After maintaining radio silence for more than a month, Colton Herta is ready to talk about the efforts by his NTT IndyCar Series team owner to gain control of the Sauber Formula 1 team and bring the 21-year-old Californian to the grand prix grid.
Although the deal fell through for Michael Andretti at the 11th hour, Herta says the disappointment was manageable because he wasn’t hellbent on leaving IndyCar for F1.
“It was going to be my decision if I wanted to go or if I wanted to stay,” Herta told RACER. “It needed to be the right situation, have the right funding to either be competitive, or get to that point to be competitive. But it takes a lot to drag me away from IndyCar, too, because it’s what I grew up [with]. I didn’t grow up watching Formula 1. In fact, I didn’t really start following Formula 1 until maybe I was 12 or 13, where I watched IndyCar from the time I could remember. It was gonna take a lot for me to get dragged away to Europe.”
While Andretti’s first attempt at F1 team ownership was unsuccessful, the son of four-time IndyCar race winner Bryan Herta says his enthusiasm to reach F1 remains.
“It is something that I want to do,” he continued. “But there’s a lot of things that I want to do in my career and they don’t all revolve around IndyCar. Whether that be doing the Daytona 500, or the 24 Hours of Le Mans, or competing in IMSA some more; there’s a lot of different stuff in racing that I want to do. I guess in some respects, the type of racing I want to do is time sensitive to whether I can do that later in my career, or whether I don’t have a choice and have to do it when I’m given the opportunity.
“But IndyCar, that’s what gave me my love for racing. And yeah, it’s gonna take a lot to drag me away from it at this point with the situation I’m in, able to gun for a championship, able to win races. But in retrospect, I hope people can respect that there is a lot of different things that I want to race in my career.”
Herta, who captured three dominant wins last season on the way to finishing fifth in the championship with his No. 26 Andretti Autosport Honda, says he didn’t let the mounting F1 team takeover saga derail plans to capture more IndyCar victories and possible his first title in 2022.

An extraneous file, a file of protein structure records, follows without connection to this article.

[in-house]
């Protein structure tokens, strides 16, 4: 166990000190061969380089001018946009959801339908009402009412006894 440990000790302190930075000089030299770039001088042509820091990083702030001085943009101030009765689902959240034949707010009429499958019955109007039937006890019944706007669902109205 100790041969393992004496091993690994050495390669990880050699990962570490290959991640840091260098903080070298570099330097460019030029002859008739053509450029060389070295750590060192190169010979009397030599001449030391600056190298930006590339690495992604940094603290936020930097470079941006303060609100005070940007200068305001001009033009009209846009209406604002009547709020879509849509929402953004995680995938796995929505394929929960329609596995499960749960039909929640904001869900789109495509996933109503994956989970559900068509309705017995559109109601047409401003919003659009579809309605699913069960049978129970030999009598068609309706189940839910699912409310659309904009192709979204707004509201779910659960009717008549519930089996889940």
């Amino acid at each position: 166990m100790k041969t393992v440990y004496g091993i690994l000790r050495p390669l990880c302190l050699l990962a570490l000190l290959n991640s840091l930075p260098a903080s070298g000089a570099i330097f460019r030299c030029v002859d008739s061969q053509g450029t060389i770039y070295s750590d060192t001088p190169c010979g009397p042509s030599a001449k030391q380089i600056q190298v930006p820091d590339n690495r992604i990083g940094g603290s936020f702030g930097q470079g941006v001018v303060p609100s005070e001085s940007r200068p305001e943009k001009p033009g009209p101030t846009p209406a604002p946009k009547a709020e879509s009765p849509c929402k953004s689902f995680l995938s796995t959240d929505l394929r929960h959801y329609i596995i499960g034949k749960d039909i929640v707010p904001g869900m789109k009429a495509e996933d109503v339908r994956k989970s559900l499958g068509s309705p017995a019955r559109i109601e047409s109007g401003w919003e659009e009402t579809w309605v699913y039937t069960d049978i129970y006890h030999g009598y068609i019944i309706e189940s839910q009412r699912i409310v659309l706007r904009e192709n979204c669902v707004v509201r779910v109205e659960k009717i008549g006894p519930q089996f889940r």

“I don’t want to say never really cared, because they put so much time and effort into trying to make that deal done, so it was intriguing to me,” he added. “But for me, it didn’t really matter until I had a contract. I read the articles. ‘Oh, it’s a done deal,’ or ‘Oh, it’s 90-percent [done].’ And, honestly, I didn’t even know that much about the Formula 1 deal.
“I left it to my dad to handle and I didn’t really want to know that much. I never really shied away from focusing on IndyCar, to be honest. I was never like, ‘Oh, I’m going to be in F1 next year,’ or anything like that because I had a contract in IndyCar and that’s what my focus was. And you know, me and (Herta’s race engineer) Nathan [O’Rourke], we’re working as if we were going to work together next year, no matter what.
“I never let myself think that I was going, because honestly, I didn’t have a contract. And for me, it didn’t matter how much people said, ‘You’re going to F1.’ What Michael and my dad were telling me, I put it in the back of my head because I didn’t want that to take away from working in IndyCar. My full focus is on what I’m contracted to do, which obviously would have switched if I had a contract offer.”
Once preparations for the new season gets under way, Herta hopes to make use of the momentum he built in September by winning the last two races of the year in dominant fashion. But he’ll return to an Andretti Autosport team that’s gone through a 50-percent driver changeover as Romain Grosjean has replaced Ryan Hunter-Reay, and Indy Lights graduate Devlin DeFrancesco embarks upon his rookie IndyCar campaign in the car formerly driven by James Hinchcliffe. Alexander Rossi, the 2016 Indy 500 winner, joins Herta as one of two team veterans to lead the reconfigured operation.
“It’s a double-edged sword in some ways because it’s really sad to see Ryan and Hinch go; I loved working with them,” said Herta, who doesn’t expect to start testing before January arrives. “They were very good and their [chassis setup] feedback, which is most important for me as a teammate, you know, I could really trust them. I could go straight to their setups and it was exactly how they would explain it. So it’s sad to see that that aspect of it go, but it’s exciting to work with new people and bring Devlin and Romain in. Either way, I look forward to it.”
With the subject of racing in F1 tabled for the immediate future, Herta’s turned his attention to learning more about his new teammates and preparing Andretti Autosport to make a stronger run at earning the next IndyCar championship. Having finished third and fifth in the standings — best among all Andretti drivers — since being promoted to the main team in 2020, there’s only one mission to accomplish when the new season kicks off in February.
“It will probably be a little bit of an adjustment period of how much feedback can you trust that these guys are giving?” he said. “Is their setup, is their style of driving super different, and you can’t really drive their sort of car? So yeah, there’s a lot of aspects that go into it with new guys, but for me, it’s really exciting to work with the two new guys. And then obviously, [to] have Alex back is great, and [he’s] a guy that I can always just trust and love working with him, too.”
Listen to the full interview — including Herta’s NASCAR aspirations and how he’s already come close to making his first start in stock cars — below or click here.